“Children are made readers on the laps of their parents.” ~ Emilie Buchwald
I ran across this little quote recently. I love it! It really is so true. My husband and I read to the kids every night without fail. I majored in English in college and recognize what great literature can do for our minds. So I knew that when I had kids, I always wanted books to be a big part of our lives. I started reading to William when he was 4 months old. My hands were a little full when Lucas came along (with a 3yo with SPD and a deployed husband), so our nightly reading with him didn’t start until he was 6 months old.
I’m seeing the effects of all this reading pay off. William is a fairly advanced reader, speller, and writer. I attribute his success in this area to all the reading we do. I’ll read fairly advanced books to him while lying next to him in his bed, and he’ll follow along with me, reading over my shoulder. I find this to be so much more beneficial than having him read to himself. As he reads along with me, he can hear how words are correctly pronounced and how the inflection of my voice changes with various punctuation marks and as the book flows from one element to the next.
I remember reading along in a book in a high school English class and learning the pronunciation of the word “facade.” A classmate had read the word, and I was following along, so I learned how it was pronounced. Having read the book to myself at home, I never would have guessed that the word is pronounced as it is.
William is also gaining a great vocabulary from all of our reading. He received the Fablehaven books for Christmas, and at first, I wasn’t sure what to think of them. I was worried they would be too violent or mindless twaddle. But we started reading, and we love it! He likes the story line and the fact that a young boy is one of the main characters. I like the story line as well, but what I love most is the rich vocabulary! I read a sentence the other day that had several multi-syllabic words. It took me a minute to read and process the sentence.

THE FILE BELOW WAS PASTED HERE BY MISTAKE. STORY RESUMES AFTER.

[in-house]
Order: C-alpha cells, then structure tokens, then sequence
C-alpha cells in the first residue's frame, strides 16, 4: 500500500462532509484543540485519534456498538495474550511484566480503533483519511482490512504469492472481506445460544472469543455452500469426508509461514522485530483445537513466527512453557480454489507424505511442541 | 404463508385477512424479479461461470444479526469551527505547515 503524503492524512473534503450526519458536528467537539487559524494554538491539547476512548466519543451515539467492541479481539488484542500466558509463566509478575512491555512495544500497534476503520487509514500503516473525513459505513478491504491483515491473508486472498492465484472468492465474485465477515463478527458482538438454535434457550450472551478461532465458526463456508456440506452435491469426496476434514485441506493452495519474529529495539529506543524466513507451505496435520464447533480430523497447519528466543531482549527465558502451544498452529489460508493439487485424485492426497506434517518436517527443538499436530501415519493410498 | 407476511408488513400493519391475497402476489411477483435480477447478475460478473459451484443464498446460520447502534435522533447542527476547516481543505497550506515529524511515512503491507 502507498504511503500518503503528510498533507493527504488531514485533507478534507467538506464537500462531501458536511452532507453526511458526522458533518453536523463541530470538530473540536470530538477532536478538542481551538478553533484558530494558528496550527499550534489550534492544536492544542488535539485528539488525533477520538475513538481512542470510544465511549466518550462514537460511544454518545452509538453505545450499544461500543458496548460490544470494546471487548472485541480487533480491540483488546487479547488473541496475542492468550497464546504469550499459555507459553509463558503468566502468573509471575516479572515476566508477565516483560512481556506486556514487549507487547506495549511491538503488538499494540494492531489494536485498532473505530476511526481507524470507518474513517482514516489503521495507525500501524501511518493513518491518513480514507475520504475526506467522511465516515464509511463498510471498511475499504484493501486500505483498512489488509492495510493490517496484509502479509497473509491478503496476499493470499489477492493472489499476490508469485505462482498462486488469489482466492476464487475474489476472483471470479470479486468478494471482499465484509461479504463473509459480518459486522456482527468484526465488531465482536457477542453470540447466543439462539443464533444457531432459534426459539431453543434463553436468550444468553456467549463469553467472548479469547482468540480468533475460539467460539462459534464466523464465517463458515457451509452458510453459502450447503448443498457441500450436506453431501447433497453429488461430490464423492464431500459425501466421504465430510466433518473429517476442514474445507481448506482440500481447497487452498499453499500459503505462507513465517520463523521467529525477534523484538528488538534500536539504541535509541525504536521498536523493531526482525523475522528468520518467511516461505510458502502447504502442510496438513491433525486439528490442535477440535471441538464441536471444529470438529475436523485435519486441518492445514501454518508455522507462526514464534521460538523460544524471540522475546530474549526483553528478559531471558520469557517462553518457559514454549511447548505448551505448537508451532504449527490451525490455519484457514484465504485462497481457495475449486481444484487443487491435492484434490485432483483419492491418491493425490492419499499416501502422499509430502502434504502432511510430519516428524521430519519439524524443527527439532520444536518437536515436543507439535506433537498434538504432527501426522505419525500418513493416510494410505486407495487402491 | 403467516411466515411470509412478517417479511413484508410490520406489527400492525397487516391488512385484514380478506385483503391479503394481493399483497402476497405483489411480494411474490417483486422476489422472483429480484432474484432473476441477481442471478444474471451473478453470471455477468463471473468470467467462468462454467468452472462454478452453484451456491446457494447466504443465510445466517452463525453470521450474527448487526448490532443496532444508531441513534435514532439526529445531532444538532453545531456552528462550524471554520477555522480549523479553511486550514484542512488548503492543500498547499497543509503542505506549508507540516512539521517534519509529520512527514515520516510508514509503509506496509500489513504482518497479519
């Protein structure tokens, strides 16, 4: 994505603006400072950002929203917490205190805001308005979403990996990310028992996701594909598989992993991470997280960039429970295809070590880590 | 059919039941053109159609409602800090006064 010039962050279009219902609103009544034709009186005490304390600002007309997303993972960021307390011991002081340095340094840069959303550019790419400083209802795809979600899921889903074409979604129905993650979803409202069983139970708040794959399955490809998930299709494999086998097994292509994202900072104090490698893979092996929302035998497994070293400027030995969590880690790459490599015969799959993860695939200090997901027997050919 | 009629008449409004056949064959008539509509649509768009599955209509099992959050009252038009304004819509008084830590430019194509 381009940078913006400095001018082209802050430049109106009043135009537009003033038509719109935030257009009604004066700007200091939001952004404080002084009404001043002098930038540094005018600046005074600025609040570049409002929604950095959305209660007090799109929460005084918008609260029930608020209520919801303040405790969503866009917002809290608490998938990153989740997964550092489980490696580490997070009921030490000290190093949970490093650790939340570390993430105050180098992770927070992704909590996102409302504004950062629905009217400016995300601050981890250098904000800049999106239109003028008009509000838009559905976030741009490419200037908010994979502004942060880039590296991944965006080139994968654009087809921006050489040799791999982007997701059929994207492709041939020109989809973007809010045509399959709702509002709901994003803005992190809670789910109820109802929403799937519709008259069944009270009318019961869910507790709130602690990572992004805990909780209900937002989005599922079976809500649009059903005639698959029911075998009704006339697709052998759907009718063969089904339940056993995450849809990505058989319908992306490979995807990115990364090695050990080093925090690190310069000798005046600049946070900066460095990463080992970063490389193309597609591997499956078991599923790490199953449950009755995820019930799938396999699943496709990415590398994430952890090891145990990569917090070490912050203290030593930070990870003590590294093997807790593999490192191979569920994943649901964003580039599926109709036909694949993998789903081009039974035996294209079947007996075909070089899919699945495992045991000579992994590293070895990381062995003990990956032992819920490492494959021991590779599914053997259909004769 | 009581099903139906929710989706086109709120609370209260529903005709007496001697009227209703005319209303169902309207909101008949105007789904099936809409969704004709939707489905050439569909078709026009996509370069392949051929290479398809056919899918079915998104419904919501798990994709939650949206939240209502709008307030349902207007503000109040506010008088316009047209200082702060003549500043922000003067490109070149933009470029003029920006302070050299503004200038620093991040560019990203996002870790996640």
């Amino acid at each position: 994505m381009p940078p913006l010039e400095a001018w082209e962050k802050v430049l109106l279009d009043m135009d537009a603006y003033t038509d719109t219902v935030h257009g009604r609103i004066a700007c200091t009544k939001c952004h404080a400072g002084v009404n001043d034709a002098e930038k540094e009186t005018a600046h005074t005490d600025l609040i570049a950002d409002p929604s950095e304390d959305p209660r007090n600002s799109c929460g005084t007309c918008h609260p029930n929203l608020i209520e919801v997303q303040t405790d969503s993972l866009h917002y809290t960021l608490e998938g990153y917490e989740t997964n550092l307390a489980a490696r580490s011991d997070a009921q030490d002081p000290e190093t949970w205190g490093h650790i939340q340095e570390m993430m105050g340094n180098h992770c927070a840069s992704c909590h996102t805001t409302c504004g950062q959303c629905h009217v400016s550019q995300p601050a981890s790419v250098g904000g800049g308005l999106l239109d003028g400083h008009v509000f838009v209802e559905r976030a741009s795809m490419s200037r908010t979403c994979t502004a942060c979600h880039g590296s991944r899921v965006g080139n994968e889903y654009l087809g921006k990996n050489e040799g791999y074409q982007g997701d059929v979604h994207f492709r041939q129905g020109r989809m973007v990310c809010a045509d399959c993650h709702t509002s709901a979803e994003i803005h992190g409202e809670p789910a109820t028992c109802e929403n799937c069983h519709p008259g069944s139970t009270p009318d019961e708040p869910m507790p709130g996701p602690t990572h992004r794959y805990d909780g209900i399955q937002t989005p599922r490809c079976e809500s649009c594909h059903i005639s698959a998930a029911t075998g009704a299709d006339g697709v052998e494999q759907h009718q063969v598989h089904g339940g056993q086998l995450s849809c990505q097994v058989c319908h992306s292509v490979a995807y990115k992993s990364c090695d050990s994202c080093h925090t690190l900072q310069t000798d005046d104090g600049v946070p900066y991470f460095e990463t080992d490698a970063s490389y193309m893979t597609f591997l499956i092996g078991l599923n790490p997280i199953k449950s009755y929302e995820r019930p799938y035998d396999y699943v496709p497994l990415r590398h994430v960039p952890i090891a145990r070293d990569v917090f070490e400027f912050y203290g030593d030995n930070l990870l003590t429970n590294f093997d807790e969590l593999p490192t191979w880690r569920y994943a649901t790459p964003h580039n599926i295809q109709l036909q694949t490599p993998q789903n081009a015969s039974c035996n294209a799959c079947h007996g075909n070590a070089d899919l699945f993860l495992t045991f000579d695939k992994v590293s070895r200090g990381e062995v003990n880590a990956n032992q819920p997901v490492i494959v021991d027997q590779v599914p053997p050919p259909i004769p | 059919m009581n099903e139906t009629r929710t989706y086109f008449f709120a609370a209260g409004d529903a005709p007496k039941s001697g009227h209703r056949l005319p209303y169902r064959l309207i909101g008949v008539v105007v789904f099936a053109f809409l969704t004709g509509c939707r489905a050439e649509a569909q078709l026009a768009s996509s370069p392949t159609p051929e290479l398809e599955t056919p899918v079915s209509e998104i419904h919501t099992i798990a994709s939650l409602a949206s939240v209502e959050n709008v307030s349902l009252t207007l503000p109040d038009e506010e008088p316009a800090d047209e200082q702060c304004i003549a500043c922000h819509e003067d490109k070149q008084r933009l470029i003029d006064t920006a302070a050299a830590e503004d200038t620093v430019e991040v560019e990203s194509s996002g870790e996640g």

Here’s a sentence from the book that gives you an idea: “But if I lose the protections afforded by the treaty, the consequences of my vulnerability would inevitably follow,” (Fablehaven, p. 278). Try saying that five times fast!
William won’t always ask me what the words mean, and that’s fine. Just exposing him to this rich vocabulary is what’s important to me. After he hears and sees a word for the third or fourth time, it will start to register. And again, me reading it to him is different from him reading it to himself. If he were reading it himself, he might stumble on the words. In fact, I wouldn’t even have him read a book at this level. It’s quite advanced. So since I read to him, he’s “reading” a level that is far above his own reading level.
My husband typically reads picture books to Lucas, and I was just saying to him the other day that I think he’s ready for chapter books. Lucas seems to have caught the reading bug, too. When we read chapter books for school, he has no trouble following along, and sometimes he’s more capable of giving me a narration (describing what happened in our reading) than William. I think I’ll recommend that they start on classic chapter books like Boxcar Children, Indian in the Cupboard, and Cricket in Times Square. Masterpiece by Elizabeth Broach is also a good one.
So if you haven’t started reading to your child on a regular basis, there’s no time like the present! And as you can see, it’s beneficial to read to a child long after he has begun reading to himself. Head to the library and grab a few books that catch your eye and get started. If you’re looking for more great titles, feel free to connect with me on Goodreads. You’ll see all the books that I’ve read and recommend (for myself and the kids).